When the Federal Reserve and five other central banks announced on Wednesday that they would inject liquidity into the global financial system, markets around the world cheered, but Rep. Ron Paul of Texas, the chief Fed-hater in the Republican presidential field, called the move “sort of a reflection of a panicky-type reaction to get everybody doing this.”
“They must really be worried to get together like this, but it can’t be good in the long run,” Paul said on CNBC’s Squawk on the Street Wednesday. “All they are doing is a form of worldwide quantitative easing.” Markets, which soared on the announcement, are just reaping a “temporary benefit” of the action before the dollar takes a hit and inflation goes up, he said.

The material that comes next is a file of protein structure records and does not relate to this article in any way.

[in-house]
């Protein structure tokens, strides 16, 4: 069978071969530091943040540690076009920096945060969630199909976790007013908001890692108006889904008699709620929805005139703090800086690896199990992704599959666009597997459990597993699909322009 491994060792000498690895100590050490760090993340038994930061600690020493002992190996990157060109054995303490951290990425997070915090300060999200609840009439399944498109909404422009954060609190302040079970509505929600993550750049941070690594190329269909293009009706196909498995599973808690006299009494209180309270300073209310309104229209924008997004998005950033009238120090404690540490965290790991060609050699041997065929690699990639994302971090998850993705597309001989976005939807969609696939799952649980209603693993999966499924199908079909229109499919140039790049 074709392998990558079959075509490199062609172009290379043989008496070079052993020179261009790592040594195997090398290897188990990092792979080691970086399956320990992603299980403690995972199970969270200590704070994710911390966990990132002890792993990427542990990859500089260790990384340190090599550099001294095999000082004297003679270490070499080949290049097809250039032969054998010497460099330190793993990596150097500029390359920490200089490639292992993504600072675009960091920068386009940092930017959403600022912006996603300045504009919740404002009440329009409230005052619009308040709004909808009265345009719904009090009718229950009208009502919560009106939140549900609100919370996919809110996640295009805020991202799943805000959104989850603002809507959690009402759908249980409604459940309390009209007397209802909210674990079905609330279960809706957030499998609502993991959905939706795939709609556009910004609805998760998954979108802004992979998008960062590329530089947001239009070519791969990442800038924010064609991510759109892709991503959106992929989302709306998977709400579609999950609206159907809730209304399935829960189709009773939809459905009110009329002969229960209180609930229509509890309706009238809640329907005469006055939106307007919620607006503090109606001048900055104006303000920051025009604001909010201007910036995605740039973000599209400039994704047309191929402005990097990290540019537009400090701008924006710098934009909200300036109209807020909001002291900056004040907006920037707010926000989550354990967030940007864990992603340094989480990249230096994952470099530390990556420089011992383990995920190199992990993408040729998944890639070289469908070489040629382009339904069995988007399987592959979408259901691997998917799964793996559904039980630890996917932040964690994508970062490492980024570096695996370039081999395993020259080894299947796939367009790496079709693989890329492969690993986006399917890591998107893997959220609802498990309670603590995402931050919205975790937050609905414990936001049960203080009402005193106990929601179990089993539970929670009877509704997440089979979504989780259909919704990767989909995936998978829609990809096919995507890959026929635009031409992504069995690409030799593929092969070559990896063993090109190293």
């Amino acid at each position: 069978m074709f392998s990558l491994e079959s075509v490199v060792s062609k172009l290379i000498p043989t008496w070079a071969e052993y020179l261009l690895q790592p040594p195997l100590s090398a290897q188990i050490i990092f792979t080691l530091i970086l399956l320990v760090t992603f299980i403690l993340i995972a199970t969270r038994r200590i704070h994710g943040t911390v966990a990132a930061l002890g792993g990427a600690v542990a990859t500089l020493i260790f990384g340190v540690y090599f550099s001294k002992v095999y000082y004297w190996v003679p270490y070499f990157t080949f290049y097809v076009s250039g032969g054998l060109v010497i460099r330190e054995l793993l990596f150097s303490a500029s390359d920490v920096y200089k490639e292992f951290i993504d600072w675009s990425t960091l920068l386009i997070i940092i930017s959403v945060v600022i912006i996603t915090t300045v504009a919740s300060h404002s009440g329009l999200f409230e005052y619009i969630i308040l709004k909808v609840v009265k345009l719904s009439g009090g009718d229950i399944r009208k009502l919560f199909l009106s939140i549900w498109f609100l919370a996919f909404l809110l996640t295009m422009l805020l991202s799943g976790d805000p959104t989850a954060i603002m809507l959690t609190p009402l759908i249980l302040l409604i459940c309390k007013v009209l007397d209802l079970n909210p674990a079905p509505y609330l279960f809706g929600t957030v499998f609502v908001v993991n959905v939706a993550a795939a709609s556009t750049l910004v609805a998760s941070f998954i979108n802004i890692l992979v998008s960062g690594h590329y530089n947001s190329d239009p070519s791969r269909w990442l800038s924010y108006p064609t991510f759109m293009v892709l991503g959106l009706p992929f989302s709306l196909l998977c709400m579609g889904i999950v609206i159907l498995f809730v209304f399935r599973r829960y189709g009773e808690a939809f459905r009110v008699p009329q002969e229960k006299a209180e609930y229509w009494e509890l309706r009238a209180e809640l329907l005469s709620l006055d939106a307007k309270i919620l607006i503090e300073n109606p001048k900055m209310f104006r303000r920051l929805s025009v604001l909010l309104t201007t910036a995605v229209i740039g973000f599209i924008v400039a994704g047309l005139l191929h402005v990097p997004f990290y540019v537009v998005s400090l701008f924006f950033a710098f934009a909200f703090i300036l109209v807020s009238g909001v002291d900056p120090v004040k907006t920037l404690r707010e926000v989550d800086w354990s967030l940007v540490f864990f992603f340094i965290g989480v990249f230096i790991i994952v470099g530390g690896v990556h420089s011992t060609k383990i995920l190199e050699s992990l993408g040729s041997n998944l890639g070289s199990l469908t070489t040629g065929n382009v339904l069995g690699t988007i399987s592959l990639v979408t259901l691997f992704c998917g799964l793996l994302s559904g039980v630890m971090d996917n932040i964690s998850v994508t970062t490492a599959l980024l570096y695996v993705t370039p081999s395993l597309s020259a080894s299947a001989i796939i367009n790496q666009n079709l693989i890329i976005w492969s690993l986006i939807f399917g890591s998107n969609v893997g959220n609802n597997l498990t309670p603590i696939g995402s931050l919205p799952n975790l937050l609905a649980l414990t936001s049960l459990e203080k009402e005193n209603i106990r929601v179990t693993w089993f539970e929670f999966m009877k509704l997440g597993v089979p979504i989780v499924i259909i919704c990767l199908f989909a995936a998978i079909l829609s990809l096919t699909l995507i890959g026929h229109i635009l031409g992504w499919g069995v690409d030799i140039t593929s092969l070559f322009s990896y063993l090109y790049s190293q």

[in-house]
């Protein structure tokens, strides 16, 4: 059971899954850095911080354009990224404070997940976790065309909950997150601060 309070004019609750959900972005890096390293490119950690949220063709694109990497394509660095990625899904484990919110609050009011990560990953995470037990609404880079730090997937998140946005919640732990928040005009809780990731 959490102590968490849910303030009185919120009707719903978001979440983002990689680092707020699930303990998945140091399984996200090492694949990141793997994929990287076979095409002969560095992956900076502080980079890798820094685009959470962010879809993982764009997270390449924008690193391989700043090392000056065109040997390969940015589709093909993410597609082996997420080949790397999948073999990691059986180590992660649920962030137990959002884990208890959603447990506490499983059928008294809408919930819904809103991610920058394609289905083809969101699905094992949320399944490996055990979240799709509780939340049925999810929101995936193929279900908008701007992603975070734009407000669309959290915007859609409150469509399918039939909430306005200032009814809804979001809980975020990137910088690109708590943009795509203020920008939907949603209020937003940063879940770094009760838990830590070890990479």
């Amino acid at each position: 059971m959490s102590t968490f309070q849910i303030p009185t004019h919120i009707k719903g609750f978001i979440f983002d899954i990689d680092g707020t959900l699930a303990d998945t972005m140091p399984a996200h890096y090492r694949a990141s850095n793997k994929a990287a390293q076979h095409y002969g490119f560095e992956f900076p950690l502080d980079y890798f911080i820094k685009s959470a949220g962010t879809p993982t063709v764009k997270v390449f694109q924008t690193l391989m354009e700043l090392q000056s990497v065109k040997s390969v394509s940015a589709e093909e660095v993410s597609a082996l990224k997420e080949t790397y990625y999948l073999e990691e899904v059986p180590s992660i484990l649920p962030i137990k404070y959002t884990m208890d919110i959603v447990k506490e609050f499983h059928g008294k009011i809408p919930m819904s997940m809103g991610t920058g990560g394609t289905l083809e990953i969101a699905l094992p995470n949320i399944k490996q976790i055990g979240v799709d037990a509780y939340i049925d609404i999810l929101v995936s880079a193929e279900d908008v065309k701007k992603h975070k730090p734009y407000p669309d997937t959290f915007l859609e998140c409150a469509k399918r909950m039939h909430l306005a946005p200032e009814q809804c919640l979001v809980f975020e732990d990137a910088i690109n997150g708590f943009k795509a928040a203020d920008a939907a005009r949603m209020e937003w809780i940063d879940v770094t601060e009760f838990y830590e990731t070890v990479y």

Greece should have liquidated its debt and defaulted two years ago, Paul argued. “They shouldn’t be propping this up.”
Paul added that there was a “one out of 20 million” chance he would follow in Texas businessman Ross Perot’s footsteps and run as an independent as Perot did in 1992, citing the country’s bias towards Democrats and Republicans. “You can’t get on ballots. You can’t get in the debates…. We have a very undemocratic system,” he said.